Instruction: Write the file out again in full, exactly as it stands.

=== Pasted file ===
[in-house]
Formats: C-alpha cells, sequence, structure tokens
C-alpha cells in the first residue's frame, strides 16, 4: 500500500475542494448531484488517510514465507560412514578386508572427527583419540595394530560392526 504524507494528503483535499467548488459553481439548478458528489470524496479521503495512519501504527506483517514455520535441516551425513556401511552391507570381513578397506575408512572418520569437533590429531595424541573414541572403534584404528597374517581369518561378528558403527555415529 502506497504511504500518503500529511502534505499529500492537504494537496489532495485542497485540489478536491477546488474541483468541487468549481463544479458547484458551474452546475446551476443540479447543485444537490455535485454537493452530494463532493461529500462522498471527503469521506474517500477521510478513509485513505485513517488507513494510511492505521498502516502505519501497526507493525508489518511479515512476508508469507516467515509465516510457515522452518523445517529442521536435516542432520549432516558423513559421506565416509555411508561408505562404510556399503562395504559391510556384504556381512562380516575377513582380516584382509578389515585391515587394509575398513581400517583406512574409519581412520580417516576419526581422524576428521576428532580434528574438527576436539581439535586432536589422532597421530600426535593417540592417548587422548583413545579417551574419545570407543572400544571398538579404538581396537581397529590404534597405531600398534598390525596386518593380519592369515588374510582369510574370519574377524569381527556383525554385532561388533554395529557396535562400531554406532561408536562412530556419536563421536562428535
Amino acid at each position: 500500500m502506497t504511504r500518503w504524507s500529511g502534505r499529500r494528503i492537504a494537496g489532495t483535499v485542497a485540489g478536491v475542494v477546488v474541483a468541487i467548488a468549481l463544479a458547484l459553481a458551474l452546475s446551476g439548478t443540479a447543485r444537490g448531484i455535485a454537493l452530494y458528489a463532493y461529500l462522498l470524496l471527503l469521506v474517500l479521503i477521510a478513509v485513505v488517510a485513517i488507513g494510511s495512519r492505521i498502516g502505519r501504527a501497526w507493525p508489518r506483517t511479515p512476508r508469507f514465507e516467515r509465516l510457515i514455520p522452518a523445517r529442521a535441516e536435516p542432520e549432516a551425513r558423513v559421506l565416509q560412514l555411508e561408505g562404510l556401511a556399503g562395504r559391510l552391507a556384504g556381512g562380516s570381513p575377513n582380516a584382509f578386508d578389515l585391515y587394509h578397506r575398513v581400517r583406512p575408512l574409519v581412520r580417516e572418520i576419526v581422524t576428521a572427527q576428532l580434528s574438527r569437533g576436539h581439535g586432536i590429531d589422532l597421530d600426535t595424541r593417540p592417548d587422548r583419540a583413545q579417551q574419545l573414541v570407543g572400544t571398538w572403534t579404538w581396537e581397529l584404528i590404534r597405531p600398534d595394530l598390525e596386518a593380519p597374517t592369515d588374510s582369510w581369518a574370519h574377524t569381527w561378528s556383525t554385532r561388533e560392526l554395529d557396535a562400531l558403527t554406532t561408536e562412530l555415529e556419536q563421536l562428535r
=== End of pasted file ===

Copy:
[in-house]
Formats: C-alpha cells, sequence, structure tokens
C-alpha cells in the first residue's frame, strides 16, 4: 500500500475542494448531484488517510514465507560412514578386508572427527583419540595394530560392526 504524507494528503483535499467548488459553481439548478458528489470524496479521503495512519501504527506483517514455520535441516551425513556401511552391507570381513578397506575408512572418520569437533590429531595424541573414541572403534584404528597374517581369518561378528558403527555415529 502506497504511504500518503500529511502534505499529500492537504494537496489532495485542497485540489478536491477546488474541483468541487468549481463544479458547484458551474452546475446551476443540479447543485444537490455535485454537493452530494463532493461529500462522498471527503469521506474517500477521510478513509485513505485513517488507513494510511492505521498502516502505519501497526507493525508489518511479515512476508508469507516467515509465516510457515522452518523445517529442521536435516542432520549432516558423513559421506565416509555411508561408505562404510556399503562395504559391510556384504556381512562380516575377513582380516584382509578389515585391515587394509575398513581400517583406512574409519581412520580417516576419526581422524576428521576428532580434528574438527576436539581439535586432536589422532597421530600426535593417540592417548587422548583413545579417551574419545570407543572400544571398538579404538581396537581397529590404534597405531600398534598390525596386518593380519592369515588374510582369510574370519574377524569381527556383525554385532561388533554395529557396535562400531554406532561408536562412530556419536563421536562428535
Amino acid at each position: 500500500m502506497t504511504r500518503w504524507s500529511g502534505r499529500r494528503i492537504a494537496g489532495t483535499v485542497a485540489g478536491v475542494v477546488v474541483a468541487i467548488a468549481l463544479a458547484l459553481a458551474l452546475s446551476g439548478t443540479a447543485r444537490g448531484i455535485a454537493l452530494y458528489a463532493y461529500l462522498l470524496l471527503l469521506v474517500l479521503i477521510a478513509v485513505v488517510a485513517i488507513g494510511s495512519r492505521i498502516g502505519r501504527a501497526w507493525p508489518r506483517t511479515p512476508r508469507f514465507e516467515r509465516l510457515i514455520p522452518a523445517r529442521a535441516e536435516p542432520e549432516a551425513r558423513v559421506l565416509q560412514l555411508e561408505g562404510l556401511a556399503g562395504r559391510l552391507a556384504g556381512g562380516s570381513p575377513n582380516a584382509f578386508d578389515l585391515y587394509h578397506r575398513v581400517r583406512p575408512l574409519v581412520r580417516e572418520i576419526v581422524t576428521a572427527q576428532l580434528s574438527r569437533g576436539h581439535g586432536i590429531d589422532l597421530d600426535t595424541r593417540p592417548d587422548r583419540a583413545q579417551q574419545l573414541v570407543g572400544t571398538w572403534t579404538w581396537e581397529l584404528i590404534r597405531p600398534d595394530l598390525e596386518a593380519p597374517t592369515d588374510s582369510w581369518a574370519h574377524t569381527w561378528s556383525t554385532r561388533e560392526l554395529d557396535a562400531l558403527t554406532t561408536e562412530l555415529e556419536q563421536l562428535r